Sepsis Can Cause a Red Line on Your Skin—Here's What You Need to Know
A mom took to Facebook to warn parents about a mark on her son’s arm that signaled a potentially fatal disease.
The mother, Alexandra Ruddy, posted a photo of that mark that left her with an uneasy feeling about her son’s health. This gut instinct led her to take her son to the doctor’s office immediately. And it’s a good thing she did: Her eight-year-old son had sepsis.
“Yesterday on our way to the beach he showed me his hand. I wasn’t happy as I noticed red tracking down his vein. I then checked his elbow—the same,” Ruddy wrote on Facebook earlier this month. She admitted that she felt “a bit silly” seeking medical help after noticing the red lines, but her instincts proved right. “[The doctor] commended me on recognising it and getting [to the doctor] ASAP. This is blood poisoning/sepsis. It isn’t something you can ‘leave’ until Monday when the doctors are back in the office.”
Sepsis is a potentially fatal condition that’s caused by a reaction the body has to an infection. Ruddy mentioned that her son had recently taken a fall that resulted in open wounds. She wrote that the wounds didn’t look infected when she noticed the red mark on his arm, highlighting the fact that sepsis can occur with little warning.
“Sepsis is the most serious form of any infection,” Frank Esper, MD, pediatric infectious disease specialist at Cleveland Clinic, tells Health. “Sepsis is when you have an infection so bad it is disseminating across the body—kidneys shutting down, liver shutting down, heart’s in trouble.” This is why seeking medical care quickly is of the upmost importance once symptoms of sepsis appear. These include mental decline, a fever, and fatigue.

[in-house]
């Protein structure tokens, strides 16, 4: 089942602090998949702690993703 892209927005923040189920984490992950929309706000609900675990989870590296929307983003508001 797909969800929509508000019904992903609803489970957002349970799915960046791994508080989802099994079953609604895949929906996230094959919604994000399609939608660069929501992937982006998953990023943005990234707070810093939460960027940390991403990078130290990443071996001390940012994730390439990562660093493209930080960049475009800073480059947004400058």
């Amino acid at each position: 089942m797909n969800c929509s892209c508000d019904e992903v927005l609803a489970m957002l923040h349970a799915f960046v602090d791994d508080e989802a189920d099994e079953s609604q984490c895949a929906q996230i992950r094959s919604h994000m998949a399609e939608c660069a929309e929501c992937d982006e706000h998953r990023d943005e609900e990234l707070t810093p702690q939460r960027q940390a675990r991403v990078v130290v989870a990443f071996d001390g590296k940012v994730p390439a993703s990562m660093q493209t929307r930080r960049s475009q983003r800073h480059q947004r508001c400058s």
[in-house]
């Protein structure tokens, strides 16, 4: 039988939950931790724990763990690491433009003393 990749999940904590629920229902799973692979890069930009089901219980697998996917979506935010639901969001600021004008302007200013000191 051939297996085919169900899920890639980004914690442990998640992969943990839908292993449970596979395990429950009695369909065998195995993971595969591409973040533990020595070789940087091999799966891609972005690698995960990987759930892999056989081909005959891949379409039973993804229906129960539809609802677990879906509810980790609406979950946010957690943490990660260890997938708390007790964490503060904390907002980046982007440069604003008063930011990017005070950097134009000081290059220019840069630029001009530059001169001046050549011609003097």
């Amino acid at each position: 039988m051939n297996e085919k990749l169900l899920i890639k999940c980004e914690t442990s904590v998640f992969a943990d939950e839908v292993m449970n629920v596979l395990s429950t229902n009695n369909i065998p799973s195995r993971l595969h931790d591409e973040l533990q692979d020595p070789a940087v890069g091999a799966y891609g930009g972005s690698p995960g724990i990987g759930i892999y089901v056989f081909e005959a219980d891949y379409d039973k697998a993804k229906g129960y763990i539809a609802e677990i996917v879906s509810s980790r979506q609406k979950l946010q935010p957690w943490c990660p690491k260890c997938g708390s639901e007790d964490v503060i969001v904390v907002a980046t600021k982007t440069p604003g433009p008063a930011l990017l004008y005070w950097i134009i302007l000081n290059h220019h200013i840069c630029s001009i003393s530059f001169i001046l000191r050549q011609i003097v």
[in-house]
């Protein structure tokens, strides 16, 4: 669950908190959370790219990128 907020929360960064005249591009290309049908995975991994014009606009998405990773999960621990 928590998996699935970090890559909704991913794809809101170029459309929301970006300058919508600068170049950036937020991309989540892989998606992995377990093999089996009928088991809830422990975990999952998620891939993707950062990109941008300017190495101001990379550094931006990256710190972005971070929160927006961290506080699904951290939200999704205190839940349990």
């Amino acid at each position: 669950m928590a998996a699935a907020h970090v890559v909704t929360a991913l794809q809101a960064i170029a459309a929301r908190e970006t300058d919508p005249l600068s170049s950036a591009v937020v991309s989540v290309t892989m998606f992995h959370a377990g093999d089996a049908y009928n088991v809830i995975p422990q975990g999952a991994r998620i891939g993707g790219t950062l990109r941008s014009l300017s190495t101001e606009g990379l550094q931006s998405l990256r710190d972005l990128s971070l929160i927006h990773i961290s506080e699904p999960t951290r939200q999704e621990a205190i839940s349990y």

Dr. Esper talked about why this mark might pop up if you have an infection—and what to do if you notice one on yourself or a friend or family member. Marks like these can show up if an infection travels through one’s lymph nodes to other parts of the body, he explains. “It’s very concerning. You need to be on antibiotics immediately,” Dr. Esper says, adding that his team sees thesemarks often.
Ruddy wrote that her son’s health has improved since he started taking antibiotics to treat his infection. But she cautions other parents not to wait if they notice a mark like his on their child. “If you spot this red line running from a wound along the vein, get yourself/your child seen straight away,” she wrote.
Dr. Esper says there’s a simple way to keep track of whether or not redness around a wound is spreading, which could signal infection. “Take a pen and mark around the site. Draw a border around the redness,” he says. “Does the redness go beyond that mark [the next day]? If you’re on antibiotics and the redness goes beyond those markings, we’re on the wrong antibiotics or we need something more powerful.”